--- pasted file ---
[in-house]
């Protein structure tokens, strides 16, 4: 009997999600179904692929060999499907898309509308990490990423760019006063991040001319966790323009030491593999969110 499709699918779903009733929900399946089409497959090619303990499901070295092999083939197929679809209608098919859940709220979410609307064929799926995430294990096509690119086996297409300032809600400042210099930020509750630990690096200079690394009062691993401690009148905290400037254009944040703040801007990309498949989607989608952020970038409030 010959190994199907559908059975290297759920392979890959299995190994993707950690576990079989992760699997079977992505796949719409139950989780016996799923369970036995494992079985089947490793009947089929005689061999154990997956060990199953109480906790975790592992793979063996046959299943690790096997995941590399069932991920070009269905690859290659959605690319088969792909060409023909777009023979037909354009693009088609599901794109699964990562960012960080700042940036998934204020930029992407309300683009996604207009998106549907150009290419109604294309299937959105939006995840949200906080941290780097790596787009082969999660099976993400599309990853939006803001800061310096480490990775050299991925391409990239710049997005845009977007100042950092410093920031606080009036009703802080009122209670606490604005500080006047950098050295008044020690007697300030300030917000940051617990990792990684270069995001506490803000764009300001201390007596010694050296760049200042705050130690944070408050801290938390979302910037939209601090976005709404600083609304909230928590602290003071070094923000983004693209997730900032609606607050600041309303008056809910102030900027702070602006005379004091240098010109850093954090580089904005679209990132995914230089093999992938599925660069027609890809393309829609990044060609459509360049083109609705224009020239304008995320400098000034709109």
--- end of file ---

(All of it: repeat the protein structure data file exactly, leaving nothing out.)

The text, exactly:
[in-house]
């Protein structure tokens, strides 16, 4: 009997999600179904692929060999499907898309509308990490990423760019006063991040001319966790323009030491593999969110 499709699918779903009733929900399946089409497959090619303990499901070295092999083939197929679809209608098919859940709220979410609307064929799926995430294990096509690119086996297409300032809600400042210099930020509750630990690096200079690394009062691993401690009148905290400037254009944040703040801007990309498949989607989608952020970038409030 010959190994199907559908059975290297759920392979890959299995190994993707950690576990079989992760699997079977992505796949719409139950989780016996799923369970036995494992079985089947490793009947089929005689061999154990997956060990199953109480906790975790592992793979063996046959299943690790096997995941590399069932991920070009269905690859290659959605690319088969792909060409023909777009023979037909354009693009088609599901794109699964990562960012960080700042940036998934204020930029992407309300683009996604207009998106549907150009290419109604294309299937959105939006995840949200906080941290780097790596787009082969999660099976993400599309990853939006803001800061310096480490990775050299991925391409990239710049997005845009977007100042950092410093920031606080009036009703802080009122209670606490604005500080006047950098050295008044020690007697300030300030917000940051617990990792990684270069995001506490803000764009300001201390007596010694050296760049200042705050130690944070408050801290938390979302910037939209601090976005709404600083609304909230928590602290003071070094923000983004693209997730900032609606607050600041309303008056809910102030900027702070602006005379004091240098010109850093954090580089904005679209990132995914230089093999992938599925660069027609890809393309829609990044060609459509360049083109609705224009020239304008995320400098000034709109």